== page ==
And trans inmates live openly as trans even in the state's toughest prisons.

"I was on prison yards with a lot of African-American transgenders," Norsworthy says.

Trans rights are still being fought over in the courts. A judge earlier this month ruled that transgender inmates in California prisons must be allowed to have more female accoutrements, including nightgowns and necklaces.

In some cases, it has been easier to be trans inside than out. Trans inmate Deborah Lee Worledge made a brief appearance in Louis Theroux: Behind Bars, the British television journalist's well-received 2008 documentary on San Quentin State Prison. (Among racially segregated yards and lunch rooms and decades-long sentences for theft, Worledge was one of the least-shocking things Theroux saw.) She was filmed shortly before her release on Sept. 2, 2008. Two days after "going home," she was dead from a drug overdose.

Inside, the strict racial lines that determine where you live and with whom you associate accommodate trans people. After the revelation with the priest and a few appointments with prison medical officials, Jeff went to the leader of the white inmates.

"I think I'm gay," Jeff told the prison boss, whose name — really — was "Butch."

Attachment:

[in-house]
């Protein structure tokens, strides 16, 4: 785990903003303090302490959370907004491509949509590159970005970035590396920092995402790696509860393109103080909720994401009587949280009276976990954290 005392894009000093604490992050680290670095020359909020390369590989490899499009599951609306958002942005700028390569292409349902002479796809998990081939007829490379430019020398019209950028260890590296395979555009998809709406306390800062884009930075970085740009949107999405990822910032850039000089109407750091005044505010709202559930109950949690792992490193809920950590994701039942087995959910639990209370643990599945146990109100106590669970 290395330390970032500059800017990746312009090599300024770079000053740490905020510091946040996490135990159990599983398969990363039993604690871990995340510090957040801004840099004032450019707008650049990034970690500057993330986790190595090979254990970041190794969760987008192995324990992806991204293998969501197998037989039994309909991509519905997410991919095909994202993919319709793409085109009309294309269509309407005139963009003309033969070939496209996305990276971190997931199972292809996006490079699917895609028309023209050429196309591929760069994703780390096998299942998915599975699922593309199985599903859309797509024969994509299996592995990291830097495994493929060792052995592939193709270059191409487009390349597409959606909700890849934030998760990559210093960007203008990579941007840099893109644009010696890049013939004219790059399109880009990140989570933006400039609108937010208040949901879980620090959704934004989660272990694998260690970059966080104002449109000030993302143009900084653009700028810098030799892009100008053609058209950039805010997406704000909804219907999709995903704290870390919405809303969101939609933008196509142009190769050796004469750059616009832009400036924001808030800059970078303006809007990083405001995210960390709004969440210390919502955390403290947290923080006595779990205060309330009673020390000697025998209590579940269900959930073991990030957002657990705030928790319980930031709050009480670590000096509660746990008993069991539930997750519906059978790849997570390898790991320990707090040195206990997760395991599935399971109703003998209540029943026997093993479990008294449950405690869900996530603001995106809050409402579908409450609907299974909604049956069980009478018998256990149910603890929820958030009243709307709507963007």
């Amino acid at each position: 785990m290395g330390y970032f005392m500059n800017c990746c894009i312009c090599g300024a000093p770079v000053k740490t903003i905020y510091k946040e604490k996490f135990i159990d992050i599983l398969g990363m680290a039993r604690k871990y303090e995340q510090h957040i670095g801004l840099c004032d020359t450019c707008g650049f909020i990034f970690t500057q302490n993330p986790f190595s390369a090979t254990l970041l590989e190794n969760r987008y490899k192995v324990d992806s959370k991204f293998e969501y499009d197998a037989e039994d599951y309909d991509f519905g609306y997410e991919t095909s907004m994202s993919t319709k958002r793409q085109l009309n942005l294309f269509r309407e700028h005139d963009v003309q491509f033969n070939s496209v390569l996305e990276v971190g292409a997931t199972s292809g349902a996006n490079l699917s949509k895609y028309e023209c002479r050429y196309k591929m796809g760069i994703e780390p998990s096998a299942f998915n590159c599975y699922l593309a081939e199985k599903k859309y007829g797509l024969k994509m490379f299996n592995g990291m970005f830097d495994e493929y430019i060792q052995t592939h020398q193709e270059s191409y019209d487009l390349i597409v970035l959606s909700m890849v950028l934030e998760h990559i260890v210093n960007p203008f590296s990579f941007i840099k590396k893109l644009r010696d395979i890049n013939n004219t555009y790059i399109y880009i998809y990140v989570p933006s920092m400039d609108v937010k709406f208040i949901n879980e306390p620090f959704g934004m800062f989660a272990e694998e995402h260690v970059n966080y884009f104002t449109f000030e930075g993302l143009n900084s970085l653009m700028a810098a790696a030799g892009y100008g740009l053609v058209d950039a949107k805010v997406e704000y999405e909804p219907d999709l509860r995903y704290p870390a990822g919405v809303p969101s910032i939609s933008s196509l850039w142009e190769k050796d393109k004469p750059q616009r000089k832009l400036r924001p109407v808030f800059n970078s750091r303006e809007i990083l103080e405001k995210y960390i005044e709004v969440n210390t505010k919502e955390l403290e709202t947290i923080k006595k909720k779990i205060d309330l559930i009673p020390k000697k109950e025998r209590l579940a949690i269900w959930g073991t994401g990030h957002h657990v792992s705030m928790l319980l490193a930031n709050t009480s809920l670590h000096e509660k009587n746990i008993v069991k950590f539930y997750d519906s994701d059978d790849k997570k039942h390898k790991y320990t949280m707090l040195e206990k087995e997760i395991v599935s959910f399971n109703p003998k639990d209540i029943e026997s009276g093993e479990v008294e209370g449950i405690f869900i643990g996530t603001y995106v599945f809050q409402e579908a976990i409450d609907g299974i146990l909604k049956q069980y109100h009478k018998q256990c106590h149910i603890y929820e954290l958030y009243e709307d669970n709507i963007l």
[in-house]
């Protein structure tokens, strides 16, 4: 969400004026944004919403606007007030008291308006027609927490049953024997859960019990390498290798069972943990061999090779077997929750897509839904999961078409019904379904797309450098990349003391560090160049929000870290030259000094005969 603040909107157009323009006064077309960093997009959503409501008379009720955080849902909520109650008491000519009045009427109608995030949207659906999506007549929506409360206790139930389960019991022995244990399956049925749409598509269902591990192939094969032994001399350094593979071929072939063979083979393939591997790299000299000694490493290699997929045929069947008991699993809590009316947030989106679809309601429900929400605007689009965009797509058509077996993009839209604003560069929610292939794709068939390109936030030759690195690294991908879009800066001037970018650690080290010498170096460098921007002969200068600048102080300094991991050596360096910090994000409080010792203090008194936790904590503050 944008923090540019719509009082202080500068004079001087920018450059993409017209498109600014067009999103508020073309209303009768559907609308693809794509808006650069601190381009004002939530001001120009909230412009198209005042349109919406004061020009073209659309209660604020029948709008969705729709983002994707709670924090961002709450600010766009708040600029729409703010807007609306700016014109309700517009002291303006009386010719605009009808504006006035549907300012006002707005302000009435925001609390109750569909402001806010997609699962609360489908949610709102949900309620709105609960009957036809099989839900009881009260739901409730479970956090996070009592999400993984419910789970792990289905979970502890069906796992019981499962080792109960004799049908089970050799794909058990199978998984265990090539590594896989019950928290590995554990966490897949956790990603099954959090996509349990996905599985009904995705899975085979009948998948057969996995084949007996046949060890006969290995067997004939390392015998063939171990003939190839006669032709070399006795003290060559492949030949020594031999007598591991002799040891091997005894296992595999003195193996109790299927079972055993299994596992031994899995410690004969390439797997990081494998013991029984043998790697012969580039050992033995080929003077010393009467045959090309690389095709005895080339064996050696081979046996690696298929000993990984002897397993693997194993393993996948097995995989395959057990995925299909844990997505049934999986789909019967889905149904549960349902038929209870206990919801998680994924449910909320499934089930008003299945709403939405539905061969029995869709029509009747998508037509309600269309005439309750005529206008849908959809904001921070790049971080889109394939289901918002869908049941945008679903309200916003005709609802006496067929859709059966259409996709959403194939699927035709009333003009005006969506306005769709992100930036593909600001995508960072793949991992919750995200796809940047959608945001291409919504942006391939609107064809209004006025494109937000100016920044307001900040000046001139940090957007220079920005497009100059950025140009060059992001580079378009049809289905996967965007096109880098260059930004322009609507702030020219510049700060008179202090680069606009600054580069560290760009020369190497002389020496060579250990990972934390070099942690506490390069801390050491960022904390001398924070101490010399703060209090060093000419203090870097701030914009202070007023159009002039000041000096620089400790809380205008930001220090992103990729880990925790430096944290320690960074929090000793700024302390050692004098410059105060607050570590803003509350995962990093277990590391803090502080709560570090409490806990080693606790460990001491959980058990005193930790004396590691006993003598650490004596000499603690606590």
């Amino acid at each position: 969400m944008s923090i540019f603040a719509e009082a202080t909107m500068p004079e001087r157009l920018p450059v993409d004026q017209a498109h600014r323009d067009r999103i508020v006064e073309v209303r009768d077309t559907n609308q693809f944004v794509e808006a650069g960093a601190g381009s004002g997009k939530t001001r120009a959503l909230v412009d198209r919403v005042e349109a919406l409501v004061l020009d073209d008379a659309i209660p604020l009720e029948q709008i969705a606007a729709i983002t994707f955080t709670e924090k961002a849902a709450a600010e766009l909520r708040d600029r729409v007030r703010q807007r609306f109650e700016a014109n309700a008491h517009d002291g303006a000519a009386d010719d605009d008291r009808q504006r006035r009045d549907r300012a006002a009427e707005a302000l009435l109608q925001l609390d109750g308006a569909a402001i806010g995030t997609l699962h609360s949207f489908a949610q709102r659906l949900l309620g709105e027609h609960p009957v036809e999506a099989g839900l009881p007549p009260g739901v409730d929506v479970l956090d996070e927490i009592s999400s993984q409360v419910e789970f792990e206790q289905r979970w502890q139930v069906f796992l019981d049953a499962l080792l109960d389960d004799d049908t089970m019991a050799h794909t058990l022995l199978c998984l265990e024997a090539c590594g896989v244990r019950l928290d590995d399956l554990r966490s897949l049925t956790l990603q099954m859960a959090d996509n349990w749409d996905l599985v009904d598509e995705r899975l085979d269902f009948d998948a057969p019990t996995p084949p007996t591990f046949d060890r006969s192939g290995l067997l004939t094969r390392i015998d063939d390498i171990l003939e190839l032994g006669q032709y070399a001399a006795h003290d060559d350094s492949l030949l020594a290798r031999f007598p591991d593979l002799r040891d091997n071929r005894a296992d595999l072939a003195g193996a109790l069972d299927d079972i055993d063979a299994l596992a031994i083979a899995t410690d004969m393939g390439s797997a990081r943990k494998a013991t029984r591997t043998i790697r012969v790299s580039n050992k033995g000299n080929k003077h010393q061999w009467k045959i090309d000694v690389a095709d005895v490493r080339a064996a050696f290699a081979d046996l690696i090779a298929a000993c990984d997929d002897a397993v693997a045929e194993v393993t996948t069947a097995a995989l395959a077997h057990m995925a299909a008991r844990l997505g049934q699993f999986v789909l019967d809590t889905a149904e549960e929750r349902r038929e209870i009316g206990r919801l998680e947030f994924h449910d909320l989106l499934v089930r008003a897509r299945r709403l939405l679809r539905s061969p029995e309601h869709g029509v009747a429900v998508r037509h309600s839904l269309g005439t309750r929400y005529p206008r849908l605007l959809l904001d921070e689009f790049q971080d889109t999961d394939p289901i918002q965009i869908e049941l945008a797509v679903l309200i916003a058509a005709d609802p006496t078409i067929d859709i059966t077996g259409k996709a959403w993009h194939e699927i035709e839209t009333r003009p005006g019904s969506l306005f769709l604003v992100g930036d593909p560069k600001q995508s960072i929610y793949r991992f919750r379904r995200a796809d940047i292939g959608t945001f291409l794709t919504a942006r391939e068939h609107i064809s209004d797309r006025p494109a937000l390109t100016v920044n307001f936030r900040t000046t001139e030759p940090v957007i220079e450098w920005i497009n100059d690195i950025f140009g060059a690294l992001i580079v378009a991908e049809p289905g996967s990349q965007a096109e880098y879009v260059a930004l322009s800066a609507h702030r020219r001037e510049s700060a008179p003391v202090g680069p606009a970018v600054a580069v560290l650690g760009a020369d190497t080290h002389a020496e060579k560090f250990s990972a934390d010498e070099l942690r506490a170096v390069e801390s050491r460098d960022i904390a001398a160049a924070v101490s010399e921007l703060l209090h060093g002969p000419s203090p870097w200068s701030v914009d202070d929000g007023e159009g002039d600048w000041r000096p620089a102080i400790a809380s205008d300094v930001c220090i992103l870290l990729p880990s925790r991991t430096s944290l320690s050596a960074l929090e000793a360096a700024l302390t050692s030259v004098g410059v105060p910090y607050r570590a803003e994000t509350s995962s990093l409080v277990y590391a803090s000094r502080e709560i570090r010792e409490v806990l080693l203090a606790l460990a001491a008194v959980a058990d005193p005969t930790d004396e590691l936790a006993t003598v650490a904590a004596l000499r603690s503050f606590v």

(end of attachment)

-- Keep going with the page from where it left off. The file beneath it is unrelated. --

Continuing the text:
"Yeah, well, just keep it toned down and it'll be okay," Butch said. "Just don't make a scene."

And that was it. Jeff grew his hair long and, like the other trans inmates, feminized via makeup made from grease pencils and Kool-Aid packets. By the time Norsworthy was transferred to another prison, Jeff was gone. Michelle-Lael — a combination of the feminized version of Michael, for the Biblical archangel; and "Lael," a Hebrew word meaning "belonging to God" — walked onto the yard.

"It was the start of a new life," she says. There was still a long way to go — a cellmate at Mule Creek prison, angered after Michelle refused to allow herself to be pimped out by him, organized a brutal, hours-long gang rape in 2009, from which she contracted hepatitis C as well as PTSD.

She rebounded from that and became a peer counselor, helping write the CDCR's rules for complying with the Prison Rape Elimination Act, the federal law meant to avoid sexual assaults like the one she suffered.

But this most-recent new life — as a trans woman, living "free" in America — has been the hardest by far, she says, as she walks towards Chestnut Street in search of that coffee.

After her release last August, Norsworthy was famous — her picture was on the website of the law firm that handled her case — but she had nowhere to go. Her family, with whom she'd been out of contact for more than a decade, had long since moved to Tennessee.

She had $200 in "gate money" from the prison — and absolutely no luck finding any social services catering to her unique predicament: a trans woman, still transitioning, trying to figure out 2015 with skills and a worldview frozen in 1984.